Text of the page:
Why I Read Children’s Books

05 Jan

If you have been following my blog for more than one week, you know that I am reading through the Top 100 Children’s Books, a list filled with great classics such as Charlotte’s Web and A Wrinkle in Time.  I was inspired by Betsy Bird’s compilation list, knowing what I would have to gain from reading great literature listed there.  I was also unashamedly inspired by the film Julie & Julia, in which a young NYC cubicle dweller, wanting to expand her horizons and improve her writing skills, sets out to cook through Julia Child’s Mastering the Art of French Cooking. I thought, “I can do this with books!” (It’s okay, Mom, you can give me the nerd glasses now.)  Alas, the birth of The Literary Wife.

Before I started this blog, I didn’t necessarily have a reason to read children’s books.  I am twenty-five years old, formerly worked as a customer service manager and do not have children or nieces/nephews.  Anyone in my life might wonder, “Why doesn’t she just read adult books?”  Well, my friends and readers, you are about to find out.

1. Books were my friends.

I used to read A LOT when I was younger.  Seriously, I owned books #1 through #82 of the Babysitter’s Club at one time.  Not kidding.  I was one of those kids that blasted through the Summer Reading Program, quadrupling the goal they set for readers my age.  All that reading meant that I didn’t have many physical friends.  Oh sure, I played with the neighbor kids and my one bestest friend in the whole world, but from what I remember, books were my closest friends.  And the books that I read at that time were children’s books.  That idea has remained throughout my life.

2.  My experience in libraries.

I worked at our local public library for 2 years in high school and had a blast working there.  I helped run the circulation desk and also assisted with storytimes and the reading program during the summer.  The majority of my interaction there was with children or teenagers, making my exploration and knowledge of the library a bit biased. When I visit my new local library (well, new to me), I automatically go for the children’s room and YA section, as that is where I am most comfortable.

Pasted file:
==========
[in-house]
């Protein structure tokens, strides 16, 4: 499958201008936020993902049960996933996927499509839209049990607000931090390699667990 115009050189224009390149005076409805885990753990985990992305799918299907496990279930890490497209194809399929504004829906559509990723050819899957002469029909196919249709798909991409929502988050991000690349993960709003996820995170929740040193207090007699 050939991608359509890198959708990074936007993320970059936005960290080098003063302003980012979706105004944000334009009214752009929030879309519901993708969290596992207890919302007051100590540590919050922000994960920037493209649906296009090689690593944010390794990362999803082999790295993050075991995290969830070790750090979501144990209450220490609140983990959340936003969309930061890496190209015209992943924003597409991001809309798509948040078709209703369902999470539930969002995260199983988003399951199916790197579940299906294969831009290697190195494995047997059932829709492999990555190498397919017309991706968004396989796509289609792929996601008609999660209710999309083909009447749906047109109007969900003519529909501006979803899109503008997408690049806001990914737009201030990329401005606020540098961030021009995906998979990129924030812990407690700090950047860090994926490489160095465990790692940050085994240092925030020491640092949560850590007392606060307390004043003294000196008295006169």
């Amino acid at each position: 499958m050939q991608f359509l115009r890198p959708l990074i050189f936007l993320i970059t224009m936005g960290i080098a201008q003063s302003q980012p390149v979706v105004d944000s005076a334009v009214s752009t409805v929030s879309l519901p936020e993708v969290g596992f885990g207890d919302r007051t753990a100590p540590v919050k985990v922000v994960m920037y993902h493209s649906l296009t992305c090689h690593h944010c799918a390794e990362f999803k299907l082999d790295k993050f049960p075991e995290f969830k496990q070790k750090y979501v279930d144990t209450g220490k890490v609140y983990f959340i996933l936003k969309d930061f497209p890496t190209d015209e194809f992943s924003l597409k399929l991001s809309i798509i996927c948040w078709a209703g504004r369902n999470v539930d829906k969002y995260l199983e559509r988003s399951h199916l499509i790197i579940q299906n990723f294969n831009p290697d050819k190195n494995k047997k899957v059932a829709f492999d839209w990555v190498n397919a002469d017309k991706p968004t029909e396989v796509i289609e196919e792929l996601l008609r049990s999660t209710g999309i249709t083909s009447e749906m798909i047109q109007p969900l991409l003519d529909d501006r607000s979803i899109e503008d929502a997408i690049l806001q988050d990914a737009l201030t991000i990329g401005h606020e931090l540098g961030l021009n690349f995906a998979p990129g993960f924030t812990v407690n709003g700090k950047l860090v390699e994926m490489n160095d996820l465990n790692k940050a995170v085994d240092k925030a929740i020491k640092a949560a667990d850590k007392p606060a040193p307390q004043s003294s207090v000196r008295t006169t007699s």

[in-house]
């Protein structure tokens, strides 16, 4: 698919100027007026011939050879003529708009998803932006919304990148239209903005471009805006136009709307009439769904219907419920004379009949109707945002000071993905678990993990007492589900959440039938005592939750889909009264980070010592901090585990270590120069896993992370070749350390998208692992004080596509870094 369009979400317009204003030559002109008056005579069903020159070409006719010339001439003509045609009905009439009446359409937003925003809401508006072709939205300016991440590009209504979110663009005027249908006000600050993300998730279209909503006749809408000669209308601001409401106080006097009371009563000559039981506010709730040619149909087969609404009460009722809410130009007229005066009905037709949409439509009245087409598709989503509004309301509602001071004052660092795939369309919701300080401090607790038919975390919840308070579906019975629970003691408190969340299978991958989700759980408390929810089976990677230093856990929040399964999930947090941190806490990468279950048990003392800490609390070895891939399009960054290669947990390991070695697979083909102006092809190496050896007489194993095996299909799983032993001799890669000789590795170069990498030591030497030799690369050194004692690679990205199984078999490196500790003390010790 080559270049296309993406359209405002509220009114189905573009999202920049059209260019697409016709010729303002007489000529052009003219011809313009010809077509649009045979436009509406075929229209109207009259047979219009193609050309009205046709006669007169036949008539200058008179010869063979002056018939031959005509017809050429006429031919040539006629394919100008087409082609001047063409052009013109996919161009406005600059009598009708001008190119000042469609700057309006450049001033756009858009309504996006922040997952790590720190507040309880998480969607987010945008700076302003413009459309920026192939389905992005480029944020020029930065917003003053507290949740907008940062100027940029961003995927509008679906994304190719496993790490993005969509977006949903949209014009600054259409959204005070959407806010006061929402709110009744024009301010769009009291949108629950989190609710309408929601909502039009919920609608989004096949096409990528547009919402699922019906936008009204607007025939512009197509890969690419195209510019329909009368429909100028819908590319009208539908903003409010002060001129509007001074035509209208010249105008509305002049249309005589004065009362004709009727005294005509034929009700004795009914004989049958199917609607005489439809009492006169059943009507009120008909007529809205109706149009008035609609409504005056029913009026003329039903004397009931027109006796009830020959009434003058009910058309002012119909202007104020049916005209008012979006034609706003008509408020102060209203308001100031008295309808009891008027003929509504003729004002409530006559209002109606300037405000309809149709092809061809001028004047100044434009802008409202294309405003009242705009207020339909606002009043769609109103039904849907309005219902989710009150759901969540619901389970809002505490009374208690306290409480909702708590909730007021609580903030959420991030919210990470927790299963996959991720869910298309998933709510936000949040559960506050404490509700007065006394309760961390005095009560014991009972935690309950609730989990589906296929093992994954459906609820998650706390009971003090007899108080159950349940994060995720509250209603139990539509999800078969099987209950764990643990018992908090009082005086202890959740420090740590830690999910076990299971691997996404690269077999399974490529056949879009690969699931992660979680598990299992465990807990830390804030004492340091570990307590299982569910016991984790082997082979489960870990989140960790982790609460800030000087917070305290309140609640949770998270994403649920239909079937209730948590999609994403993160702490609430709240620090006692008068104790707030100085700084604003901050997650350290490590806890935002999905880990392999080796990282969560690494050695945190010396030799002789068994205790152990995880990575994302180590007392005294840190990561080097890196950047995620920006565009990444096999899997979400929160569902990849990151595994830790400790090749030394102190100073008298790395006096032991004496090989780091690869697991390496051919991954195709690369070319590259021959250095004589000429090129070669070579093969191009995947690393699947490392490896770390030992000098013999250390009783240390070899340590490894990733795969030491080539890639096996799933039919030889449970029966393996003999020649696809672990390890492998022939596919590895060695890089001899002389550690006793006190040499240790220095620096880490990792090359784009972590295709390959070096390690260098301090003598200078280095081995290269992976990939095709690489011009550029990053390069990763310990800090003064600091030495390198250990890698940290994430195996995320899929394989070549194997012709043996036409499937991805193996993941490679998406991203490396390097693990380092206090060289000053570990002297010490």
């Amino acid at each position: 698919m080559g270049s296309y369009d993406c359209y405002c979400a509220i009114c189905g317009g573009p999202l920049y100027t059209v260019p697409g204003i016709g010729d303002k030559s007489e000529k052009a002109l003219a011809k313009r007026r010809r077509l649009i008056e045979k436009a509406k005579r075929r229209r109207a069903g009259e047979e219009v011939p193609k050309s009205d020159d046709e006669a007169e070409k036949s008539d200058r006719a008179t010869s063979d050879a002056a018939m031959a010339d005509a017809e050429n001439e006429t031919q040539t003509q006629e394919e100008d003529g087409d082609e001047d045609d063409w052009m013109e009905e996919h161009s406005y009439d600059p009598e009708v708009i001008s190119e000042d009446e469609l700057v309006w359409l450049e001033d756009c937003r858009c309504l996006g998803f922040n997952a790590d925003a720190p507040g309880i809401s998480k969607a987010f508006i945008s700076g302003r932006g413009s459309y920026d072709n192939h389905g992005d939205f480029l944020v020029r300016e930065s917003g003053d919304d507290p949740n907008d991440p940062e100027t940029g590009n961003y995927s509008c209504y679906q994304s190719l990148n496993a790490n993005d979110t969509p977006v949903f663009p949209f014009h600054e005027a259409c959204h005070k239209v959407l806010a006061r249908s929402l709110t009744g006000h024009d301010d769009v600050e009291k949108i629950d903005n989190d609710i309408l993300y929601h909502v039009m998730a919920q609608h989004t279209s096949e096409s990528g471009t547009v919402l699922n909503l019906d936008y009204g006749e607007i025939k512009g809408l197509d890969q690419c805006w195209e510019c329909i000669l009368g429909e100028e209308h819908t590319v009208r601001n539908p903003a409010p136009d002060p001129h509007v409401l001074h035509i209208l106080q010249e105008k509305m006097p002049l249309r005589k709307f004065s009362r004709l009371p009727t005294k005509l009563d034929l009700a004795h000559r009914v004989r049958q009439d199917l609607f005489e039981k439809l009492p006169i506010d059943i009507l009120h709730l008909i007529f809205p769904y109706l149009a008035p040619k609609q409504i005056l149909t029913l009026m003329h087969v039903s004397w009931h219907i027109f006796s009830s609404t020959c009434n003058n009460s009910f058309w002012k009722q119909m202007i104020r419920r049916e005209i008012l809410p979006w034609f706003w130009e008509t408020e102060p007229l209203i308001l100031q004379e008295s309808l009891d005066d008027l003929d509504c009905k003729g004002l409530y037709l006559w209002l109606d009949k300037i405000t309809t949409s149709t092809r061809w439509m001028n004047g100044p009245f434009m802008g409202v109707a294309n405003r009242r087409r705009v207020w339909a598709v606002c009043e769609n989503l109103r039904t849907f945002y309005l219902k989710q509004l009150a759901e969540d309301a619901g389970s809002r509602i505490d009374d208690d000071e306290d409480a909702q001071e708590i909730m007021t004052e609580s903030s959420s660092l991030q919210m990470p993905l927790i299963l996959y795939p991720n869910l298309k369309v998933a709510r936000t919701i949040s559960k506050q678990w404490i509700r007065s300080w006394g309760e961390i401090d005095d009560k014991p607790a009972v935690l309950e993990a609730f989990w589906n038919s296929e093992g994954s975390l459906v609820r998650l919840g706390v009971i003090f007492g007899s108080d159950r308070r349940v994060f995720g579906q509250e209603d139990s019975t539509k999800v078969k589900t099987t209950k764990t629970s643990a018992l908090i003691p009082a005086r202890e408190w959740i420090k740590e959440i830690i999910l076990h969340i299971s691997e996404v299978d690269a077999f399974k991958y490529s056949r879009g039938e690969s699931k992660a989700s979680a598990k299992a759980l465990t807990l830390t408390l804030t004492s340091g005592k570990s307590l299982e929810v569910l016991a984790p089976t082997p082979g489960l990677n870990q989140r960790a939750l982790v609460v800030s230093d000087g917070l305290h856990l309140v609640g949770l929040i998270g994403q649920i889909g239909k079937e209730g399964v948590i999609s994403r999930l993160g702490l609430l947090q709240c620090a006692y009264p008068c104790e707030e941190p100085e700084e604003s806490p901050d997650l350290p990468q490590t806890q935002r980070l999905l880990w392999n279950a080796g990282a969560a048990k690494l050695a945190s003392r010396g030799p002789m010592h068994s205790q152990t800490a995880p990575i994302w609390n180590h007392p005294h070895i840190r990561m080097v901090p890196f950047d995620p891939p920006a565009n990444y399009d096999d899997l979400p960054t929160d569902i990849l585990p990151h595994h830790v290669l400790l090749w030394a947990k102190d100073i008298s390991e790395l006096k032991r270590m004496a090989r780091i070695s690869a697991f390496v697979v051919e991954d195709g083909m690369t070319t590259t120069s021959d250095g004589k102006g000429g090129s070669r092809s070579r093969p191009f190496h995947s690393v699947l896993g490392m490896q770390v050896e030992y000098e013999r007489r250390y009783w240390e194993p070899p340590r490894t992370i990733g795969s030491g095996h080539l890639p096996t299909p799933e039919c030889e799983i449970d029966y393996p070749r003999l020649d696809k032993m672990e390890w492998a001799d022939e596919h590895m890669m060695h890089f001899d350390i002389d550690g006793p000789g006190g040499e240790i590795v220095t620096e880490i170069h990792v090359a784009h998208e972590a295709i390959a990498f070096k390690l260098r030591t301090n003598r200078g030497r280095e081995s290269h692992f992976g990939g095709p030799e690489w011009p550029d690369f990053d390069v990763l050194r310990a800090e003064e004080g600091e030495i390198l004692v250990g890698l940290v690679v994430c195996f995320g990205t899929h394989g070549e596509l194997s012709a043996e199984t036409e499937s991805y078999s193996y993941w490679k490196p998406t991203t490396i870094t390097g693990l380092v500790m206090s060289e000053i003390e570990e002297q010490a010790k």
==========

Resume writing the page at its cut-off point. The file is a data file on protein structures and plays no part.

3.  My lack of imagination

I am not a writer.  Well, not a writer of fiction, that is.  And I find myself so often fascinated by the worlds that children’s book authors create (think classics such as The Wind in the Willows, A Wrinkle in Time, Matilda).  Children need books such as these to get their brains working, to allow them to think and examine and explore the reality around them and the possibility for more.  Does that mean adult books don’t have imaginative ideas?  Certainly not.  I just find that children’s books have a little bit more.

That, in short, is why I read children’s book.  Why do you read what you read?


Posted by on January 5, 2011 in top 100 children's books


4 responses to “Why I Read Children’s Books

  1. Tiffany

    January 5, 2011 at 9:57 am

    Oh, the Babysitter’s Club! I miss Stacey, Claudia, Mallory…the whole gang 🙂 hehe. I loved those books growing up too! Definitely was a ‘book nerd’ like you (and still am)!

  2. thatcovergirl

    January 5, 2011 at 5:03 pm

    I love adventure. I think this is the primary reason why I do love to read children’s books and YA. I like the sense of newness and experiencing things for the first time. I like looking at this world with sort of a childlike sheen over it, even though I’m in my late 20’s.

    When you’ve become an adult (or something like that), you think you’ve got the world all figured out (even though I know good and well that I haven’t). Sometimes I feel like people don’t care about discovering new things or even being curious anymore. When I read kidlit as a kid, I was always curious about things, and excited about new discoveries. I think kidlit captures this perfectly.

    High five to the BSC series! I was a part of a book club that mailed a few books out each month when I was in 4-6th grade. Loved it!

  3. Lindsi

    January 7, 2011 at 5:31 pm

    I read books that can take me away from the moment. I love feeling like I am somewhere else and experiencing something new.

    • literarywife

      January 7, 2011 at 9:37 pm

      That is so true for me too! I never thought about that, the fact that maybe I want to return to my childhood in a sense.


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